The International Federation of Journalists (IFJ) is deeply concerned about the safety of journalists in the Philippines after today’s murder of a photojournalist in Calooncan City, bringing the toll of journalists murdered in the Philippines in 2006 to four.
Unidentified attackers reportedly ambushed and opened fire on Albert Orsolino, a photojournalist with Saksi Ngayon, and former president of the Camanava Press Corps, at 11am on May 16, 2006.
This makes Orsolino the fourth media practitioner to be killed just this year and the 78th since 1986. This disproportionately high toll of media deaths has made the Philippines the second most dangerous country in the world for media workers, after war-torn Iraq.
It remains unclear if Orsolino’s murder was in connection with his work as a photojournalist, but the IFJ demands a full investigation into his death.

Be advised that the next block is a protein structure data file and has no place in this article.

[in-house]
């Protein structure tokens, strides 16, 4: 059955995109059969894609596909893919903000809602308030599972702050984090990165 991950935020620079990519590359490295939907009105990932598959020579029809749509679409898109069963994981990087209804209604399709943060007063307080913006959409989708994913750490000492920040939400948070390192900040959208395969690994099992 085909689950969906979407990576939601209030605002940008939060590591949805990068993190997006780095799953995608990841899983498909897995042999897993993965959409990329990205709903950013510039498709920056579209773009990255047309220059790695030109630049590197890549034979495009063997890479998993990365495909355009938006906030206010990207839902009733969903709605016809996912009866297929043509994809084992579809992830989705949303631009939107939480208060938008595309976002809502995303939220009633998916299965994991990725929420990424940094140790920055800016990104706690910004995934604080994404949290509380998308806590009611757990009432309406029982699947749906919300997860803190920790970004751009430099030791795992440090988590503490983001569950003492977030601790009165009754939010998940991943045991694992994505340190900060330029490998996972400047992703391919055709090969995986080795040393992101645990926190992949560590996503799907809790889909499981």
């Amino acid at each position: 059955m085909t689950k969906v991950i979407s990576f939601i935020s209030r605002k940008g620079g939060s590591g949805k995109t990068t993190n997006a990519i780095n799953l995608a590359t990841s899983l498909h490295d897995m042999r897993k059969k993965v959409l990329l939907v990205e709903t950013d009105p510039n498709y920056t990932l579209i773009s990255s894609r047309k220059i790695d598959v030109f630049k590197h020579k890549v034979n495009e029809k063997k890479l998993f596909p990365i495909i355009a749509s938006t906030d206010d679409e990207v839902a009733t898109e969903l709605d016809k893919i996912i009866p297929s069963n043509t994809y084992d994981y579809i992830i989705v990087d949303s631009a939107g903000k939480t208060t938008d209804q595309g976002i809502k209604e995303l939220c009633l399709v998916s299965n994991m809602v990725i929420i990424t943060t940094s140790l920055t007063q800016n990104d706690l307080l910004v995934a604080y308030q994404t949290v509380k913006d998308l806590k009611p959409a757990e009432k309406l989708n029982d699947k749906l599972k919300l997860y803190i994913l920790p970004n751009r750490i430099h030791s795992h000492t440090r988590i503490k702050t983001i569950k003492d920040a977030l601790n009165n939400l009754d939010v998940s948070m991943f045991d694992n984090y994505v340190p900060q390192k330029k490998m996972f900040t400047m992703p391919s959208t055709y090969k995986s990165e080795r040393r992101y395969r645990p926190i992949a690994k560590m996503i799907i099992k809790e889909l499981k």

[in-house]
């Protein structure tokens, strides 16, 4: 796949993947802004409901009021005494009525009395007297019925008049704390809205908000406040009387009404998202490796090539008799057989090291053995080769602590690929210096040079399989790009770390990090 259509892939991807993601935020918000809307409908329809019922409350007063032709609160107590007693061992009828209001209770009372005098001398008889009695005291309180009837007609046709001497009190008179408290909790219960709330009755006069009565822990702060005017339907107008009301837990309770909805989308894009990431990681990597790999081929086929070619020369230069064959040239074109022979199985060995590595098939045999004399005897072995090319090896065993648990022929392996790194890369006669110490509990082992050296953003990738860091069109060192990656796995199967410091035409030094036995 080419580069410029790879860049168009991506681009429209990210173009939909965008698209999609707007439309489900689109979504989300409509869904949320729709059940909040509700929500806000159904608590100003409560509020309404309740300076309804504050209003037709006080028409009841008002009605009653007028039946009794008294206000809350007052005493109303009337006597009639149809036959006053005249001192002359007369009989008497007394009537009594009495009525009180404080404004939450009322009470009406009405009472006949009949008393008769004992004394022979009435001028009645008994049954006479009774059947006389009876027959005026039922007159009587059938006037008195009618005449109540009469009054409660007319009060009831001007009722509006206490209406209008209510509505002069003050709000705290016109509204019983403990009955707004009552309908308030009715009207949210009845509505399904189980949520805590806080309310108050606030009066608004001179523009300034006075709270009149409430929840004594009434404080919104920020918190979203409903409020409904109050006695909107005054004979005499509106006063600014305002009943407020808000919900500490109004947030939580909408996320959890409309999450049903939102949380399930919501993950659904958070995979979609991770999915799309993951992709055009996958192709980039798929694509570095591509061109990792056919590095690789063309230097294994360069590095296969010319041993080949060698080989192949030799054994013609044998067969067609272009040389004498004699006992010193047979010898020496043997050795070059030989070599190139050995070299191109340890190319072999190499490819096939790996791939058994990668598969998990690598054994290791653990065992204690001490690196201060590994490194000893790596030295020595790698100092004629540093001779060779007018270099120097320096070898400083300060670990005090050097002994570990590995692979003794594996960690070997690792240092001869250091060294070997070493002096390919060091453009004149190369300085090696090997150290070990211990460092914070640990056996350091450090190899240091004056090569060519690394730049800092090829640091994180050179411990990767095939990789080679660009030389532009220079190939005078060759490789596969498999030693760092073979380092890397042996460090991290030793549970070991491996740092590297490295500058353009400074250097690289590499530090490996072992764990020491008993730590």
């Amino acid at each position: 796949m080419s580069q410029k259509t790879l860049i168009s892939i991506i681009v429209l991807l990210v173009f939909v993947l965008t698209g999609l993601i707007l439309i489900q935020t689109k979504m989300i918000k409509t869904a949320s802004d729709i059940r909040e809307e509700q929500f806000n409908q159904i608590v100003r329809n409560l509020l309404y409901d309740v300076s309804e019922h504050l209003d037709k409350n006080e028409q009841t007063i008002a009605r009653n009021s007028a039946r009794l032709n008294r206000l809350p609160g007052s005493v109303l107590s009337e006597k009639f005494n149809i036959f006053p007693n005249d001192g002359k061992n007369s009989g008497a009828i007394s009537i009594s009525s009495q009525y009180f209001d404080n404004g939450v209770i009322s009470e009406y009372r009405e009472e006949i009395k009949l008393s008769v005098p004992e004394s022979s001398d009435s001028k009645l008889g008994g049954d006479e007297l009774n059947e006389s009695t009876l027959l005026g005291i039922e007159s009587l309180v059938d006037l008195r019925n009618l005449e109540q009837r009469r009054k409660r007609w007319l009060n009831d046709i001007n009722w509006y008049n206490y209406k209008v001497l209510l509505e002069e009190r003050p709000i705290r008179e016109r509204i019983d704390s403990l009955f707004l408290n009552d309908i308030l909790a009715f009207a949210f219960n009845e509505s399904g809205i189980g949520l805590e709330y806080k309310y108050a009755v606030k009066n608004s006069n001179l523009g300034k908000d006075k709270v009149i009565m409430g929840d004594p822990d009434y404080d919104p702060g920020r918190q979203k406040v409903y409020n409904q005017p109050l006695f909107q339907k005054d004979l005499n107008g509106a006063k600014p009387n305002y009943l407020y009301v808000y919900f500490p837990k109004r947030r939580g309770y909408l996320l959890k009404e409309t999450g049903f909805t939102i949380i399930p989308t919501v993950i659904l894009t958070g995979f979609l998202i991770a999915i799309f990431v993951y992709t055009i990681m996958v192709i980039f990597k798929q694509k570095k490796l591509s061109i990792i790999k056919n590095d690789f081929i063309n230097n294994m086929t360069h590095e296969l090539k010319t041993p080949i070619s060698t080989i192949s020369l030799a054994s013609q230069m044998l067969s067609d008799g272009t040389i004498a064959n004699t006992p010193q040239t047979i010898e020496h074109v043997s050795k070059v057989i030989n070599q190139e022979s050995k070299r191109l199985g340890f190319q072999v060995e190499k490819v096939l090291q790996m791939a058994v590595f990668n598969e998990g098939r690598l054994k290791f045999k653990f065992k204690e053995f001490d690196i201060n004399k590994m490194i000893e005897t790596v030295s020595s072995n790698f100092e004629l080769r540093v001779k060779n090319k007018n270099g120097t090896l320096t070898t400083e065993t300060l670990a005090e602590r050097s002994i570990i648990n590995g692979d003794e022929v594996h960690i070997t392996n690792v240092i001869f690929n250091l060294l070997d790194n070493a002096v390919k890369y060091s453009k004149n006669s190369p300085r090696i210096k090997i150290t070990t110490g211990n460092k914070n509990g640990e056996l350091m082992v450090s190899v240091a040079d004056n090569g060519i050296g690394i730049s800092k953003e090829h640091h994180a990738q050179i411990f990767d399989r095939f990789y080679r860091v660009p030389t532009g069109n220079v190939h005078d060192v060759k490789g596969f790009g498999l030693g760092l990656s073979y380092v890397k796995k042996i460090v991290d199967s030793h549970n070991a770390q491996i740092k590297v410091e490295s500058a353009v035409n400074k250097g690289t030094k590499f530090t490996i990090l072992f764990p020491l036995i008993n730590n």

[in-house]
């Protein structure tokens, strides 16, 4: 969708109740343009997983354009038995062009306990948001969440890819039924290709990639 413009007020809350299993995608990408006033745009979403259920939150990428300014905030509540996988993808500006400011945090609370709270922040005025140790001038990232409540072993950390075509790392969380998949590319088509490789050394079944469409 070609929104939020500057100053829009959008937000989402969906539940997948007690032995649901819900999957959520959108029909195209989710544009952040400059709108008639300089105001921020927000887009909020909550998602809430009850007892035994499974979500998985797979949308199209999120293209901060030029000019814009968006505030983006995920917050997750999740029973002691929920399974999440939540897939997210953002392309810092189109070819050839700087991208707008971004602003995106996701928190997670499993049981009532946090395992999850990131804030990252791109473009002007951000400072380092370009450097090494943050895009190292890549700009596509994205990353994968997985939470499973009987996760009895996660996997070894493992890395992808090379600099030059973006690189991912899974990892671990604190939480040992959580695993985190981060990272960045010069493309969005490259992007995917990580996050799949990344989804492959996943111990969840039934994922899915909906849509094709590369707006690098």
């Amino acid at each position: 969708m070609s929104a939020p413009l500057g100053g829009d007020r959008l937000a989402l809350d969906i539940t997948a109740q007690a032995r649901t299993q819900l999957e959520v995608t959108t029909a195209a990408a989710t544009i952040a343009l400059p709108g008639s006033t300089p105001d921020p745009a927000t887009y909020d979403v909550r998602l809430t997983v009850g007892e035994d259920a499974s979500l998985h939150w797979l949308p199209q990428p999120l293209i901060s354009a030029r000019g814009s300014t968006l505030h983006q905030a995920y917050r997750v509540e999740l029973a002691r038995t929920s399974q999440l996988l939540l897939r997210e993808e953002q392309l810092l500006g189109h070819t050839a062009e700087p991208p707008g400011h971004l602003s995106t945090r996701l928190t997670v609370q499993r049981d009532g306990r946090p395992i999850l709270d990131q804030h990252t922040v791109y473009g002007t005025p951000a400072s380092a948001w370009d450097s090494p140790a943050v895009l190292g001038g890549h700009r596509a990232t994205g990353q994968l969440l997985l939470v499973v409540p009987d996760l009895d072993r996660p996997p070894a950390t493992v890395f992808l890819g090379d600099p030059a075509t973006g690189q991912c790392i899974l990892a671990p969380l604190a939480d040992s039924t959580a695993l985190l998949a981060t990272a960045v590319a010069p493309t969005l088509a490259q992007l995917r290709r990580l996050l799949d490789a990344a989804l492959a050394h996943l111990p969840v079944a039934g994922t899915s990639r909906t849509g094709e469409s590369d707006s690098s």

“While we have focused on the shocking number of journalists killed in the Philippines, we must always remember that behind every senseless murder, there is a network of family, friends and colleagues who feel a deep and ongoing loss,” said IFJ president Christopher Warren.
According to the IFJ's local affiliate, the National Union of Journalists (NUJP), Mendoza is the 78th journalist killed since 1986 and the 41st under President Macapagal-Arroyo’s government (since 2001).
“The IFJ reiterates its calls for the government of the Philippines to act to put an end to these senseless murders and make concerted efforts to ensure the safety journalists, and the convictions of perpetrators,” said Warren.
For more information please contact IFJ Asia Pacific: +61 2 9333 0919
The IFJ represents more than 500,000 journalists in over 110 countries